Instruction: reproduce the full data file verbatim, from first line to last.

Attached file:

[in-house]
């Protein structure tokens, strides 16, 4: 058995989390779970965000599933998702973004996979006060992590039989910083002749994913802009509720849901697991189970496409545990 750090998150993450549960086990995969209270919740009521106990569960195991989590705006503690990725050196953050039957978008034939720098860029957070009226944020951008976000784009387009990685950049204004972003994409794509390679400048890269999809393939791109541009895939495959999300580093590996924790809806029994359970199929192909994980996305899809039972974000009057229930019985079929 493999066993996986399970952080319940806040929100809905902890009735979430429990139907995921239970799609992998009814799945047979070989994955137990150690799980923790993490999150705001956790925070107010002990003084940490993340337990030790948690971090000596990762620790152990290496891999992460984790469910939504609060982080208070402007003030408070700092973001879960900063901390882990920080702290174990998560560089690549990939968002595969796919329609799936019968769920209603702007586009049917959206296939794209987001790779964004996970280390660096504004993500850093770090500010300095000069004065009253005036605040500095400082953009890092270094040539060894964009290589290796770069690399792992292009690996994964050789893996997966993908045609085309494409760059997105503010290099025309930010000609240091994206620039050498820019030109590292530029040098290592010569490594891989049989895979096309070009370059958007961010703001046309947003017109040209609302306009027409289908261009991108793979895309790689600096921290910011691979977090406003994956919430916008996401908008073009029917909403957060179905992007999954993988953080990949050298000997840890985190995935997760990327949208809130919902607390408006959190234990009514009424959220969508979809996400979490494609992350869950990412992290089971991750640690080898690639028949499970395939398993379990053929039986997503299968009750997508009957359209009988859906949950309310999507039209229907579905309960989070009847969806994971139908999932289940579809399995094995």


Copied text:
[in-house]
């Protein structure tokens, strides 16, 4: 058995989390779970965000599933998702973004996979006060992590039989910083002749994913802009509720849901697991189970496409545990 750090998150993450549960086990995969209270919740009521106990569960195991989590705006503690990725050196953050039957978008034939720098860029957070009226944020951008976000784009387009990685950049204004972003994409794509390679400048890269999809393939791109541009895939495959999300580093590996924790809806029994359970199929192909994980996305899809039972974000009057229930019985079929 493999066993996986399970952080319940806040929100809905902890009735979430429990139907995921239970799609992998009814799945047979070989994955137990150690799980923790993490999150705001956790925070107010002990003084940490993340337990030790948690971090000596990762620790152990290496891999992460984790469910939504609060982080208070402007003030408070700092973001879960900063901390882990920080702290174990998560560089690549990939968002595969796919329609799936019968769920209603702007586009049917959206296939794209987001790779964004996970280390660096504004993500850093770090500010300095000069004065009253005036605040500095400082953009890092270094040539060894964009290589290796770069690399792992292009690996994964050789893996997966993908045609085309494409760059997105503010290099025309930010000609240091994206620039050498820019030109590292530029040098290592010569490594891989049989895979096309070009370059958007961010703001046309947003017109040209609302306009027409289908261009991108793979895309790689600096921290910011691979977090406003994956919430916008996401908008073009029917909403957060179905992007999954993988953080990949050298000997840890985190995935997760990327949208809130919902607390408006959190234990009514009424959220969508979809996400979490494609992350869950990412992290089971991750640690080898690639028949499970395939398993379990053929039986997503299968009750997508009957359209009988859906949950309310999507039209229907579905309960989070009847969806994971139908999932289940579809399995094995």